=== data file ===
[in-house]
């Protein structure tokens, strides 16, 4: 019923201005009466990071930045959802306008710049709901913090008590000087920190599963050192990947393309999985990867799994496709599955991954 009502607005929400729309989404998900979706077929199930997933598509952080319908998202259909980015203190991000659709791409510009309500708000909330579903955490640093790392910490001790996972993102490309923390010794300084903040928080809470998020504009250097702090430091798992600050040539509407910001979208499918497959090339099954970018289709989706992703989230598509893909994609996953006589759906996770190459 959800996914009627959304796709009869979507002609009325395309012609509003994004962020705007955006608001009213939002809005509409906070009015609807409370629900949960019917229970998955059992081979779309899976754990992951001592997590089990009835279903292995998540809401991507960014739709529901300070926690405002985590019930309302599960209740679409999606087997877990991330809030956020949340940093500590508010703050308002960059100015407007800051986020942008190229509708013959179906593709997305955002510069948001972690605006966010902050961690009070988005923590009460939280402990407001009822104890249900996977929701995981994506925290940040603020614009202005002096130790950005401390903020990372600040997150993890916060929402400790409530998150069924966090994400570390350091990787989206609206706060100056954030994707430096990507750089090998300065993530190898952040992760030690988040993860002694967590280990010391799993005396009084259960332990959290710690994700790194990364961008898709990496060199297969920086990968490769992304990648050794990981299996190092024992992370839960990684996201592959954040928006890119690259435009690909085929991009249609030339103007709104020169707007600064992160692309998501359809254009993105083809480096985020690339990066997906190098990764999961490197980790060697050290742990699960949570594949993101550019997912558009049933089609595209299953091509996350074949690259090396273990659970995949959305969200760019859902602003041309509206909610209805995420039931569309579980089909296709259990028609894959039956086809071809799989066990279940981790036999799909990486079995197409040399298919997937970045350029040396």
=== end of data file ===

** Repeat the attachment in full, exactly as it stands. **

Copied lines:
[in-house]
């Protein structure tokens, strides 16, 4: 019923201005009466990071930045959802306008710049709901913090008590000087920190599963050192990947393309999985990867799994496709599955991954 009502607005929400729309989404998900979706077929199930997933598509952080319908998202259909980015203190991000659709791409510009309500708000909330579903955490640093790392910490001790996972993102490309923390010794300084903040928080809470998020504009250097702090430091798992600050040539509407910001979208499918497959090339099954970018289709989706992703989230598509893909994609996953006589759906996770190459 959800996914009627959304796709009869979507002609009325395309012609509003994004962020705007955006608001009213939002809005509409906070009015609807409370629900949960019917229970998955059992081979779309899976754990992951001592997590089990009835279903292995998540809401991507960014739709529901300070926690405002985590019930309302599960209740679409999606087997877990991330809030956020949340940093500590508010703050308002960059100015407007800051986020942008190229509708013959179906593709997305955002510069948001972690605006966010902050961690009070988005923590009460939280402990407001009822104890249900996977929701995981994506925290940040603020614009202005002096130790950005401390903020990372600040997150993890916060929402400790409530998150069924966090994400570390350091990787989206609206706060100056954030994707430096990507750089090998300065993530190898952040992760030690988040993860002694967590280990010391799993005396009084259960332990959290710690994700790194990364961008898709990496060199297969920086990968490769992304990648050794990981299996190092024992992370839960990684996201592959954040928006890119690259435009690909085929991009249609030339103007709104020169707007600064992160692309998501359809254009993105083809480096985020690339990066997906190098990764999961490197980790060697050290742990699960949570594949993101550019997912558009049933089609595209299953091509996350074949690259090396273990659970995949959305969200760019859902602003041309509206909610209805995420039931569309579980089909296709259990028609894959039956086809071809799989066990279940981790036999799909990486079995197409040399298919997937970045350029040396």